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Cucurbit Genetics Cooperative Report 6:38-39 (article 18) 1983

Effect of Unequal Competition from Bordering Rows on Pickling Cucumber Yield Trial Results

Todd C. Wehner and Conrad H. Miller

Department of Horticultural Science, North Carolina State University, Raleigh, NC 27650

Plant breeders usually test new experimental lines for several years in replicated, multiple-harvest trials to determine whether the line should be released for production in a particular growing area. However, because of limitations on the amount of land available for trials, or on the amount of seed available for each experimental line, trials are often planted with unbordered plots. Thus, border rows are used only around the outside of the trial so that the lines are not being tested in monoculture, but rather in mixed plantings with different genotypes in adjacent plots.

Competition between different genotypes has been recognized as an important factor causing bias in yield trials of some crops, such as soybean (2). Unbordered plots of soybeans are acceptable for the northern U.S.A., but not for the southern U.S.A. where more foliage growth occurs (1). The objective of this experiment was to determine whether unequal competition occurs in pickling cucumber yield trials planted with unbordered plots.

Methods. Two hybrids (‘Calypso’ and ‘Southern Belle’) and an inbred (‘M 21’), all developed at North Carolina State University, were chosen as pickling cucumbers adapted to the area that had different growth habits. ‘Calypso’ is a tall, indeterminate cultivar, ‘M 21’ is a dwarf, determinate line, and ‘Southern Belle’ is a medium-size, indeterminate cultivar. The 3 lines were planted May 17, 1982 in 3-row plots 4.6 m wide and 6 m long in a randomized complete block design with 6 replications. The 3 lines were planted in 9 combinations of border and center rows. Thus, each of the 3 lines were planted in center rows with either ‘Calypso’, ‘Southern Belle’ or ‘M 21’ in the border rows to simulate bordered or unbordered plots. The center row of each plot was harvested 6 times (twice weekly) from June 24 through July 12. Fruit were graded into 4 sizes by diameter (No. 1 was <26mm, No. 2 was 27–38 mm, No. 3 was 39–50 mm, No. 4 was >51 mm), counted and weighed. Fruit value ($/ha) was calculated using $0.31, $0.14, $0.09, and $0.00 dollars/kg for grades 1, 2, 3 and 4 respectively ($14.00, 6.50, 4.00 and 0.00 dollars/cwt, respectively).

Results. Yield of the dwarf line, ‘M 21’, was significantly reduced when it was grown adjacent to rows of the tall cultivars, ‘Calypso’ and ‘Southern Belle’ (Table 1), Yield of ‘M 21’ was reduced 13% from that of bordered plots (‘M 21’ in the border rows) when the medium-size cultivar, ‘Southern Belle’, was grown in the border rows, and 20% when the large cultivar, ‘Calypso’, was grown in the border rows.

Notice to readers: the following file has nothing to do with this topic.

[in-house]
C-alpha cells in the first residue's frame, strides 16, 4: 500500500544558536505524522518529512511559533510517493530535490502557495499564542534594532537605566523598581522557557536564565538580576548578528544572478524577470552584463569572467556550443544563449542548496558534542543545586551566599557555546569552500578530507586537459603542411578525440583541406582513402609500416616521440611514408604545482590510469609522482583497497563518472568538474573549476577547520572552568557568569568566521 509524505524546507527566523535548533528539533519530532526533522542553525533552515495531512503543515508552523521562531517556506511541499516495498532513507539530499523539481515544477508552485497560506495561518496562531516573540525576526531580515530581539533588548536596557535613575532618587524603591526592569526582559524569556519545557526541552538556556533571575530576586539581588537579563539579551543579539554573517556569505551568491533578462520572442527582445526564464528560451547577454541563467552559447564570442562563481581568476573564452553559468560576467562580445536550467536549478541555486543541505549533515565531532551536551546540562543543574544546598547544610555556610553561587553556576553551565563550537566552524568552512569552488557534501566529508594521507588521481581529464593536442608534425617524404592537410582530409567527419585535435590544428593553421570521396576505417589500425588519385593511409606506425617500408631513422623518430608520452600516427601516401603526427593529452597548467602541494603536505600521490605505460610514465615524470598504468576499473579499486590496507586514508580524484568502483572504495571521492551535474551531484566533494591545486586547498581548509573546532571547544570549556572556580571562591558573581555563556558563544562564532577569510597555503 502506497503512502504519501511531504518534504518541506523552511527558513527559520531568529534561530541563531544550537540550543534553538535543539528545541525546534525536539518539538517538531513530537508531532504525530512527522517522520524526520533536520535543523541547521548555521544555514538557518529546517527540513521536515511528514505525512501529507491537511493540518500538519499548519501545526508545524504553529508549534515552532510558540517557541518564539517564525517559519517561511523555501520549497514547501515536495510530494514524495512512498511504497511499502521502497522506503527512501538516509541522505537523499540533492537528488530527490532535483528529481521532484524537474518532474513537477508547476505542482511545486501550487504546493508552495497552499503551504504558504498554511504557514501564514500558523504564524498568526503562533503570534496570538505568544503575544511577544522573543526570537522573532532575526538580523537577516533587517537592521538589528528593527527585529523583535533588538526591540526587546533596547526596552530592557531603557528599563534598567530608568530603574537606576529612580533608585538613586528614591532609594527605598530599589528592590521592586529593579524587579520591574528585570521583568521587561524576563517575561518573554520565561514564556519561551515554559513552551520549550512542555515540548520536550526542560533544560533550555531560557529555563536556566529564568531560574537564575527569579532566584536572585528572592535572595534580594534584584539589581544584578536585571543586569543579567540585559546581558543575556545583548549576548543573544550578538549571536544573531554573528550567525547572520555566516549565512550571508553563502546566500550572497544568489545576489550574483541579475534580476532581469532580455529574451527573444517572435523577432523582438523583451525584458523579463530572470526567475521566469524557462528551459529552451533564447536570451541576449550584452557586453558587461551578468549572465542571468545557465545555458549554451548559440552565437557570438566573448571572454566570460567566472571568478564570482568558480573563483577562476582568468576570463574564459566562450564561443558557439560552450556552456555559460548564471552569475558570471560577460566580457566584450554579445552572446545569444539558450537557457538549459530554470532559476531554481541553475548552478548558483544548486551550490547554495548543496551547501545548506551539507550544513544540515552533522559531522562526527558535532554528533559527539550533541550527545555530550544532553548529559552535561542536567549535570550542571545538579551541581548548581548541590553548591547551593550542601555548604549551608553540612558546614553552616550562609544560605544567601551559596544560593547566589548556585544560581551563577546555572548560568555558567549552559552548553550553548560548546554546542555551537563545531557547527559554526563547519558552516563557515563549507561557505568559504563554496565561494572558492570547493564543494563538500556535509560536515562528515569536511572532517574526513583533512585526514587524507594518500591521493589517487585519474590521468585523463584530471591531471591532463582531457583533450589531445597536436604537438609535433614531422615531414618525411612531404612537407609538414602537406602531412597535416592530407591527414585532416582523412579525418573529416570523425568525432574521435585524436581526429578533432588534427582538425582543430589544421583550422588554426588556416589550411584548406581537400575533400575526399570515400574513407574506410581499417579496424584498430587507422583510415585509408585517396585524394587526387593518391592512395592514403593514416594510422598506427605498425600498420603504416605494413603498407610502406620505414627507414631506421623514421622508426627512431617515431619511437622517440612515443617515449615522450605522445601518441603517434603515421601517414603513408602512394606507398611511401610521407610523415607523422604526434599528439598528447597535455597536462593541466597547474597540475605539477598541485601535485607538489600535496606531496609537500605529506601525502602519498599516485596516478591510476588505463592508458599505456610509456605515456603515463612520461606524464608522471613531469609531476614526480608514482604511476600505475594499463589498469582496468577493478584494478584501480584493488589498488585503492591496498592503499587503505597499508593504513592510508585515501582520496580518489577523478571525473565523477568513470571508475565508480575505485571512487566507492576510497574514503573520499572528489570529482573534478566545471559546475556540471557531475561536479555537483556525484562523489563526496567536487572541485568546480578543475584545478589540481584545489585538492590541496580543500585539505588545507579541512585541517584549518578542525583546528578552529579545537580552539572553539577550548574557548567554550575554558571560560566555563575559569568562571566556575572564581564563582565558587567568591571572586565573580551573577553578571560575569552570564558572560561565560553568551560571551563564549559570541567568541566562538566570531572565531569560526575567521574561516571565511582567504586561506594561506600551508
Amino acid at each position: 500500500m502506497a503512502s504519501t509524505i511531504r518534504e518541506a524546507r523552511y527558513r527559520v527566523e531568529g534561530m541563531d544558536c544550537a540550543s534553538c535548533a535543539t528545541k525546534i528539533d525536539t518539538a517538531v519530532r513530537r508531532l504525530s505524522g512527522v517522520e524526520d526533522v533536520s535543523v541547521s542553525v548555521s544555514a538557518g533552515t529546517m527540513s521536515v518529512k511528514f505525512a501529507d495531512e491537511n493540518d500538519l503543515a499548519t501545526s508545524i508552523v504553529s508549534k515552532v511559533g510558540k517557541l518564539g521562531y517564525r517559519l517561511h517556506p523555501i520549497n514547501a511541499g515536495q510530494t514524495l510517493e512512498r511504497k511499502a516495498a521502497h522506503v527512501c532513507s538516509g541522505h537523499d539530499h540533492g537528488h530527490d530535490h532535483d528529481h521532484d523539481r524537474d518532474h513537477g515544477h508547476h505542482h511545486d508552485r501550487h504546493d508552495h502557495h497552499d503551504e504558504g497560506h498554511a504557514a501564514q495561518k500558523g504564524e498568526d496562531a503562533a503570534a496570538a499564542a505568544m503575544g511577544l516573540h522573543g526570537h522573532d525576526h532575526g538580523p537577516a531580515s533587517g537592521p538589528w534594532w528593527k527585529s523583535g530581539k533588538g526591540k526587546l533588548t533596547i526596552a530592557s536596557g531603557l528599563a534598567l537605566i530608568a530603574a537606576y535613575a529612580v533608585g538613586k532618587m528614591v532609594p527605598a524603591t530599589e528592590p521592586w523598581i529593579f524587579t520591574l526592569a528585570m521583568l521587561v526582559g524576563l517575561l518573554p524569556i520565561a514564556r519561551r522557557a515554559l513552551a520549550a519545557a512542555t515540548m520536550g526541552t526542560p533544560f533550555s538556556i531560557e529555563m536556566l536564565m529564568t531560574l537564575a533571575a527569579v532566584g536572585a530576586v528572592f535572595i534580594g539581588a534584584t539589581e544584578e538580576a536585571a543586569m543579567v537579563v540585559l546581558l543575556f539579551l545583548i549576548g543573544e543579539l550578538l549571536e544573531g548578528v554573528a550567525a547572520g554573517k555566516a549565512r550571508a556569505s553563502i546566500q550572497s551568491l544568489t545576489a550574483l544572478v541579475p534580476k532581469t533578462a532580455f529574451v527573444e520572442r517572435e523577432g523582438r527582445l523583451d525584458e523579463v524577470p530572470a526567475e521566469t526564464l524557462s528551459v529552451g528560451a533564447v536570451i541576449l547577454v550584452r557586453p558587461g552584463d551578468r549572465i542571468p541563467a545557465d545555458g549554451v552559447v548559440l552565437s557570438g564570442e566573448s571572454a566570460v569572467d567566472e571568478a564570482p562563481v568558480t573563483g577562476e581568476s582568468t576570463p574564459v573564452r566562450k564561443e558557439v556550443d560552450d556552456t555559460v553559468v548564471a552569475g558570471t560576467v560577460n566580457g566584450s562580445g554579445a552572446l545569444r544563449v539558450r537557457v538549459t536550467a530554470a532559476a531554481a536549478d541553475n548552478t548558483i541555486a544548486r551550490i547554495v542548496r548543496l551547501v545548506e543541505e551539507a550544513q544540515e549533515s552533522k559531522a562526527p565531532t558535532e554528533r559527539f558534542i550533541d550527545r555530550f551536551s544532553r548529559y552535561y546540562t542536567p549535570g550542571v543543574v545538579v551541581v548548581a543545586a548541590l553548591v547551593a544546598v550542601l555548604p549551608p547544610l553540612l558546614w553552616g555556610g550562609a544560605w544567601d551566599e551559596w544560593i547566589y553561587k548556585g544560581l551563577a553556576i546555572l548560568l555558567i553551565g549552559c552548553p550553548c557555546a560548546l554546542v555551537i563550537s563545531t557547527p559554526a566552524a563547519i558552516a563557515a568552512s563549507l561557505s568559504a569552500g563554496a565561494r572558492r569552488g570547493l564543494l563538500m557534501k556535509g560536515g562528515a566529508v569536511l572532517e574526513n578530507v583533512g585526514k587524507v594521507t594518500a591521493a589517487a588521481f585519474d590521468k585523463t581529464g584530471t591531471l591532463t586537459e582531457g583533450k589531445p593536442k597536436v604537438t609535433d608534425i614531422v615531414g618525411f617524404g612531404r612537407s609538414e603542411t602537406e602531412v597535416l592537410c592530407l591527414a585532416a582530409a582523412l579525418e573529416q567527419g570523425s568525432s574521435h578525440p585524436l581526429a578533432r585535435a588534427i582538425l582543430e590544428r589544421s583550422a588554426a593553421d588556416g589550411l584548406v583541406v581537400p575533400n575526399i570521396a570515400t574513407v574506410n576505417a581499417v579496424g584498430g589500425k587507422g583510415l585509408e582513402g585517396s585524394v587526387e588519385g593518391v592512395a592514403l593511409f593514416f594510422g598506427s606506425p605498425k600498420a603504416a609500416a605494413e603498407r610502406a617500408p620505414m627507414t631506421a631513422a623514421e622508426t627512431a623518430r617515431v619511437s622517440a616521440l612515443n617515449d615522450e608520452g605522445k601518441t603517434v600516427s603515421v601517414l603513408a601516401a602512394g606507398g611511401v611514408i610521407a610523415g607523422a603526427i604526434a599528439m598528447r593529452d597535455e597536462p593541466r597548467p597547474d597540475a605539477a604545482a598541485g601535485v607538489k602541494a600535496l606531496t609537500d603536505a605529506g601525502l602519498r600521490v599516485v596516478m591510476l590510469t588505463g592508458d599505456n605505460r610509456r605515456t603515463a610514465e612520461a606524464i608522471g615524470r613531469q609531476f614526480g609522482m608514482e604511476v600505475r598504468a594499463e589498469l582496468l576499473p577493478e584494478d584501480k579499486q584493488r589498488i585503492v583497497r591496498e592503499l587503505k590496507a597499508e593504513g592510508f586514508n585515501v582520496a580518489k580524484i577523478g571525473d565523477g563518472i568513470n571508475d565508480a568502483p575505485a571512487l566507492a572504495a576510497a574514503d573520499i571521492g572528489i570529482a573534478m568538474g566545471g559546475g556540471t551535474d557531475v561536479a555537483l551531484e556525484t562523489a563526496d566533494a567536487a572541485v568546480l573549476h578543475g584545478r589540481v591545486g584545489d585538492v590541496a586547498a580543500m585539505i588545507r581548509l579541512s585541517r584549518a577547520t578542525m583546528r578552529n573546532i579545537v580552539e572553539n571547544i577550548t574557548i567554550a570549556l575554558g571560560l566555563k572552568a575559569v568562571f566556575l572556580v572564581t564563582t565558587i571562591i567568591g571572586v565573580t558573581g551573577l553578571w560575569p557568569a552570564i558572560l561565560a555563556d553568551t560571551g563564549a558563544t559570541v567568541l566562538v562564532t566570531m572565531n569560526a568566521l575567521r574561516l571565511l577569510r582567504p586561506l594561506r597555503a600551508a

Table 1. Yield of 3 pickling cucumber lines in bordered (same line in border rows) and unbordered (different line in border rows) plots.z


Line planted in the 3-row plot


Total yield


Yield ($/ha) in harvest


Center

Borders

$/ha

q/ha

1

1–2

1–3

1–4

1–5


M 21

M 21

2511b

435b

277b

 672b

1281b

1918b

2091b

 

S. Belle

2192*

392ns

290ns

 657ns

1119+

1649*

1814*

 

Calypso

1999**

353*

271ns

 555ns

 980**

1505**

1647**

 

 

 

 

 

 

 

 

 

S. Belle

M 21

2161ns

495ns

623ns

1080ns

1498ns

1876ns

1973ns

 

S. Belle

2054b

463b

584b

1052b

1442b

1788b

1870b

 

Calypso

2118ns

506ns

557ns

1073ns

1444ns

1803ns

1929ns

 

 

 

 

 

 

 

 

 

Calypso

M 21

2014ns

492ns

503ns

1124+

1470ns

1782ns

1862ns

 

S. Belle

1935ns

481ns

515ns

 975ns

1315ns

1651ns

1762ns

 

Calypso

1954b

475b

473b

 990b

1356b

1661b

1771b

 

 

 

 

 

 

 

 

 

LSD (5%)

 278

 71

 80

 148

 180

 224

 226

Mean (all treatments)

2104

454

455

 909

1323

1737

1858

CV (%)

  11

 13

 15

  14

  12

  11

  10


zVine lengths at first harvest for ‘M 21’, ‘Southern Belle’ (S. Belle) and ‘Calypso’ were 37, 47 and 67 cm, respectively. Data are means over 6 replications and 6 harvests.

ns,+,*,**Yield not significantly different from bordered plot (b), and significantly different at the 10, 5 and 1% levels, respectively.

Cumulative yield of unbordered plots of ‘M 21’ was reduced both in fruit value and in fruit weight, but only after the second harvest (of 6). That indicated that problems occurred only after the cultivars in the border rows grow large enough to compete with the dwarf plants in the center row of the plot.

Yields of ‘Calypso’ and ‘Southern Belle’ were not significantly affected by the presence of either tall or dwarf lines in adjacent rows. Thus, it appears that yield trials can be conducted with unbordered plots, provided that dwarf, determinate lines are tested in separate trials from tall, indeterminate lines.

Literature Cited

  1. Hanson, W. D., C. A. Brim and K. Hinson. 1961. Design and analysis of competition studies with an application to field plot competition in the soybean. Crop Sci. 1:255–258.
  2. Schutz, W. M. and C. A. Brim, 1967. Inter-genotypic competition in soybeans. I. Evaluation of effects and proposed field plot design. Crop Sci. 7:371–376.
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Page citation: Wehner, T.C., Cucurbit Genetics Cooperative;
Created by T.C. Wehner and T. Ng, 1 June 2005; design by C.T. Glenn;
send questions to T.C. Wehner; last revised on 1 August, 2007